Libya holds four ICC staff after they met Saif Gaddafi

Saif al Islam Saif al-Islam has been held by militiamen in Libya since November 2011

Libyan authorities have detained four members of the International Criminal Court's staff who had gone to meet Saif al-Islam, son of former Libyan leader Colonel Gaddafi, the ICC says.

ICC president Sang-Hyun Song urged Libya to immediately "liberate them".

He said the civil servants had been held since Thursday 7 June.

Earlier reports said an ICC lawyer was being held under house arrest accused of trying to pass what were said to be dangerous documents to Saif al-Islam.

The delegation travelled to Libya on 6 June, to meet Saif Al-Islam Gaddafi in Zintan, "in part as a privileged visit by the Office of Public Counsel for the Defence, currently appointed to represent Mr Gaddafi in the case brought against him," the ICC president said in a statement.

"We are very concerned about the safety of our staff in the absence of any contact with them," the statement said.

"These four international civil servants have immunity when on an official ICC mission. I call on the Libyan authorities to immediately take all necessary measures to ensure their safety and security and to liberate them."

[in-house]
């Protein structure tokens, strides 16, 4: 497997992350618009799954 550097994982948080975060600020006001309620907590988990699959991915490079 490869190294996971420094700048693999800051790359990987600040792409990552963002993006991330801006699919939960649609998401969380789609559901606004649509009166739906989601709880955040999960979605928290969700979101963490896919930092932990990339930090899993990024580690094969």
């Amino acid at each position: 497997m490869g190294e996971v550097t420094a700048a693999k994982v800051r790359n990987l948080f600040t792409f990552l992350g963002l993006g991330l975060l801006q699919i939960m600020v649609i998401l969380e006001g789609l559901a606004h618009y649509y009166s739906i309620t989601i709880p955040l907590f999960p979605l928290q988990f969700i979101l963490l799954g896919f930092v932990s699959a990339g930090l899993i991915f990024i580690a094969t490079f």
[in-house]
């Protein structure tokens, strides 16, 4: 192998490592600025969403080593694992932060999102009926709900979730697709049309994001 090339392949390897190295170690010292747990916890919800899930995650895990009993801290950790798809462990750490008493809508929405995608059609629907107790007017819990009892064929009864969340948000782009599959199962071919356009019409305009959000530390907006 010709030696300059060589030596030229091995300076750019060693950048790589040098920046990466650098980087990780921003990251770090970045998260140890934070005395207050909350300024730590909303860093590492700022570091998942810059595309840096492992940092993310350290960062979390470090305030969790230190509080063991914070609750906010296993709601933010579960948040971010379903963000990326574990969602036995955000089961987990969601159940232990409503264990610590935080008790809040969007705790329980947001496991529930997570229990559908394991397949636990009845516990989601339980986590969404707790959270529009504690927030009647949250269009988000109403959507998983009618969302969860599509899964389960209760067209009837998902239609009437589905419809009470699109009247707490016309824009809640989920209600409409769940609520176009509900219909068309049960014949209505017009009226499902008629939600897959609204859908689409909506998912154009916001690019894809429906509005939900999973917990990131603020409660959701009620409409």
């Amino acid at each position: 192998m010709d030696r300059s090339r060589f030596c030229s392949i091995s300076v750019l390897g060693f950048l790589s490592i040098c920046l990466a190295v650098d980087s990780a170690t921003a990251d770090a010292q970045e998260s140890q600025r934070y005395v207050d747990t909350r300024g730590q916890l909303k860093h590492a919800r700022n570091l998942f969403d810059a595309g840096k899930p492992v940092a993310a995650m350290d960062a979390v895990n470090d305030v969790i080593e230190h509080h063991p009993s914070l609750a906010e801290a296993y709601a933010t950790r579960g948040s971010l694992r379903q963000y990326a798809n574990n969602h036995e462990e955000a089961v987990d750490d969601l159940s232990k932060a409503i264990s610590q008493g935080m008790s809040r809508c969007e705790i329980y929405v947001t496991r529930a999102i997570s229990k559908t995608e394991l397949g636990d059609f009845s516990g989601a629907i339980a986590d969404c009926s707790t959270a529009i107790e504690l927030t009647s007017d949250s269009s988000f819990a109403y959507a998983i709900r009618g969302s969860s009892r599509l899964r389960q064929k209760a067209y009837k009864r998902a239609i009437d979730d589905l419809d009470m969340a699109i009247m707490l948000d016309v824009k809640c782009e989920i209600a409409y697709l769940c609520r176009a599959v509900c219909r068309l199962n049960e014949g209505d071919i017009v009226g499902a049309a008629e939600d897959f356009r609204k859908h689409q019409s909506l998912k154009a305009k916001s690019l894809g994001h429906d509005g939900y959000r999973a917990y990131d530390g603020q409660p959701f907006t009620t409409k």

'Documents discovered'

Saif al-Islam, who was captured last November by militiamen as he tried to flee the country, has been indicted by the ICC for crimes against humanity.

Libya's interim government has so far refused to hand over Saif al-Islam for trial in the Netherlands - seat of the ICC. Libya has insisted he should be tried by a Libyan court.

Members of the brigade holding Saif al-Islam say they discovered documents including a letter from a former confidante of his who is now in Egypt, the BBC's Rana Jawad reports from Zintan.

The brigade commander said the transitional authorities in Tripoli had requested the release of the ICC officials, but they would remain in detention in Zintan - "where the crime has been committed" - pending an investigation by the attorney general's office.

Reporters were shown the documents from a short distance, but were not allowed to view them in person, our correspondent says.

Those detained are reported to include an Australian lawyer, identified as Melinda Taylor.

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